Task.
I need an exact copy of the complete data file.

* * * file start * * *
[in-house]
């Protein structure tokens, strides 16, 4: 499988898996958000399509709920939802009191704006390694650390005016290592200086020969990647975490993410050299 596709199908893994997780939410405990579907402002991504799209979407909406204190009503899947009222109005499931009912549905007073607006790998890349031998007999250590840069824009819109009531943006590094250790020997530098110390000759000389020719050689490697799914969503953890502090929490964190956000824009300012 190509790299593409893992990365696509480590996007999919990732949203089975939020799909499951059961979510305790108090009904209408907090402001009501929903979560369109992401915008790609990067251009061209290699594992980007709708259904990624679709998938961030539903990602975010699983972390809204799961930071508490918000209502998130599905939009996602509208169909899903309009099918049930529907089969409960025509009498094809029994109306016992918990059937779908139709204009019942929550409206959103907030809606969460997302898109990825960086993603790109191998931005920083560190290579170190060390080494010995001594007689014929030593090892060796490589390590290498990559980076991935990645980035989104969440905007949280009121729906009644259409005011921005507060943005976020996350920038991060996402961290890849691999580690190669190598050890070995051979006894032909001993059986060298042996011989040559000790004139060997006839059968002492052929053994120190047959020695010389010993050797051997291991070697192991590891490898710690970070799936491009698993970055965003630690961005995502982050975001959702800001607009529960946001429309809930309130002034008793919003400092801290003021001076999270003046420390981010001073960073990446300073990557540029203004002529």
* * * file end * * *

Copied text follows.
[in-house]
């Protein structure tokens, strides 16, 4: 499988898996958000399509709920939802009191704006390694650390005016290592200086020969990647975490993410050299 596709199908893994997780939410405990579907402002991504799209979407909406204190009503899947009222109005499931009912549905007073607006790998890349031998007999250590840069824009819109009531943006590094250790020997530098110390000759000389020719050689490697799914969503953890502090929490964190956000824009300012 190509790299593409893992990365696509480590996007999919990732949203089975939020799909499951059961979510305790108090009904209408907090402001009501929903979560369109992401915008790609990067251009061209290699594992980007709708259904990624679709998938961030539903990602975010699983972390809204799961930071508490918000209502998130599905939009996602509208169909899903309009099918049930529907089969409960025509009498094809029994109306016992918990059937779908139709204009019942929550409206959103907030809606969460997302898109990825960086993603790109191998931005920083560190290579170190060390080494010995001594007689014929030593090892060796490589390590290498990559980076991935990645980035989104969440905007949280009121729906009644259409005011921005507060943005976020996350920038991060996402961290890849691999580690190669190598050890070995051979006894032909001993059986060298042996011989040559000790004139060997006839059968002492052929053994120190047959020695010389010993050797051997291991070697192991590891490898710690970070799936491009698993970055965003630690961005995502982050975001959702800001607009529960946001429309809930309130002034008793919003400092801290003021001076999270003046420390981010001073960073990446300073990557540029203004002529």